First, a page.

Gov. Corbett emphatically rejected on Tuesday a request to release $45 million in state funds, the latest twist in the ongoing battle to resolve the Philadelphia School District's financial crisis.
Corbett's budget secretary, Charles Zogby, said the money would not be available until the teachers' union signs a contract that includes substantial "fiscal savings and academic reforms."
"The law is clear," Corbett reiterated during an appearance in Chester. "Until that takes place, there can be no release of funds."
Corbett's comments were made shortly after an all-star roster of the city's state and local elected officials stood together in City Hall and urged the governor to release the money.
The district has been counting on $124 million in union concessions and savings to help close a $304 million deficit. The current contract expires at the end of this month and negotiations are continuing.
The dispute over the $45 million state grant comes as Mayor Nutter and City Council wrestle over another piece of the $140 million package hashed out in Harrisburg last month to address the district's shortfall.
The state plan calls for the city to borrow $50 million against future collections of the city's extra 1 percent sales tax, which was to expire next June, and turn the money over to the schools.
Superintendent William R. Hite Jr. warned last week that unless he received assurances by Friday that the $50 million would be available, the district would postpone the scheduled Sept. 9 opening of schools, open just a few, or operate them on half-day schedules.
The $45 million grant is contingent on the education secretary's determining that the district has obtained sufficient reforms and concessions from the teachers' union.
Philadelphia legislators, led by State Sen. Anthony Hardy Williams, said at City Hall that Zogby could release the money now.
"Children do not negotiate contracts and should not be held hostage," said State Rep. Cherelle L. Parker, chair of the city's delegation in the House.
Legislators, along with Mayor Nutter and Council President Darrell L. Clarke, wrote in a letter to Corbett that many of the conditions have been met. They cited the closing of underused schools, overhauling low-performing ones, launching of a virtual school to give students a new learning opportunity, and savings from the district's blue-collar union.
Jay Costa of Allegheny County, the Senate's Democratic leader, supported the city delegation, noting that the administration had not made the $45 million contingent on labor concessions during budget negotiations.
"In the context of our discussions with the governor's top aides, there were no additional labor concessions discussed regarding the state grant," Costa said in a statement.
Mark Gleason, executive director of the nonprofit Philadelphia School Partnership, sided with Corbett and Zogby. He said the district had made needed improvements but added: "Until you implement reforms that relate to the teachers, you're just working on the edges."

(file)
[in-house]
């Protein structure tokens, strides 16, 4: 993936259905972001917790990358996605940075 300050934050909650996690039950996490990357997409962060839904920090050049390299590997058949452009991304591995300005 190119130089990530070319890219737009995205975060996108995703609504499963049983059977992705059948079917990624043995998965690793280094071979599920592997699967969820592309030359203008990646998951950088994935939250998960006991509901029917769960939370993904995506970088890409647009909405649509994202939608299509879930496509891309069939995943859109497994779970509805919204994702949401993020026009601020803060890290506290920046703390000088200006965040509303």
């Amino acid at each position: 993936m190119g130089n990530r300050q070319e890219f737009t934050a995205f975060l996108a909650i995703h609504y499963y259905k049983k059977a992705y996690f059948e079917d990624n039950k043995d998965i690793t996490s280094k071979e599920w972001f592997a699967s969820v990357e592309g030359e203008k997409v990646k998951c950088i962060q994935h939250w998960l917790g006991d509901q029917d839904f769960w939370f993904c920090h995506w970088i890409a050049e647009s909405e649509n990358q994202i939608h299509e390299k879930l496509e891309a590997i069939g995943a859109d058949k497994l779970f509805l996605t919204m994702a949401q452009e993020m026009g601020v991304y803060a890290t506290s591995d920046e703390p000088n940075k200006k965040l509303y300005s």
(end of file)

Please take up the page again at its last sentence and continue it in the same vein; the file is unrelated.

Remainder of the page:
Jerry Jordan, president of the 15,000-member teachers' union, reacted angrily to Zogby's remarks. "Parents of Philadelphia public-school children should be outraged that Harrisburg is holding their education for ransom in order to force reforms that will do nothing to improve education," Jordan said.
Zogby called on city officials to approve the extension of Philadelphia's extra 1 percent sales tax, which allows the city to borrow the $50 million against future collections.
"The time has come for the leaders in the city of Philadelphia to do their part," Zogby said.
Nutter has pushed Council to approve the extension, but Clarke has called that part of the state package "a bad deal" imposed on the city.
Under the plan, starting July 1, 2014, more than $140 million in anticipated annual sales-tax revenue would be distributed as follows: $120 million for schools, $15 million for four years to pay back the $50 million loan and interest, and the rest to the city pension system.
Clarke favors splitting the tax revenue between the schools and the pension system in future years.
Finance Director Rob Dubow compared the competing plans, noting that the state version now on the table would still provide the pension fund with $400 million over the next 10 years, assuming an annual 2.5 percent growth in the tax. Under that plan, the pension fund would be 80 percent funded by 2030.
"All that option requires to happen is approval by City Council, signature by the mayor," he said Tuesday.
Dubow said Clarke's plan to split the sales tax between schools and pensions would require state approval.
"Sure, more funding for the pensions is great, but it's also not in the legislation," he said. "Getting changes out of Harrisburg is not simple."
Clarke's split would provide $800 million to the pension system over 10 years, which Dubow said would result in the plan's being 80 percent funded in 2028. Clarke previously said his proposal would fully fund the pension system by 2027.
Clarke also has proposed that the city give the district an immediate $50 million in exchange for real estate and tax liens that could be sold later. Deputy Mayor Alan Greenberger said the real estate option would not provide the amount needed in the time allotted. He also said maintaining the vacant buildings would cost as much as $1.8 million a year.
Greenberger also said the city had been working with the district since March on a plan to sell shuttered schools. Only a handful of the 34 properties would draw the kind of interest to cover the $28 million in real estate sales the district has included in its five-year financial plan, he said.
Nutter and Clarke said they were still weighing their proposals.
"Friday is Friday," Nutter said of the impending deadline. "Today is Tuesday, and we still have a lot of work to do."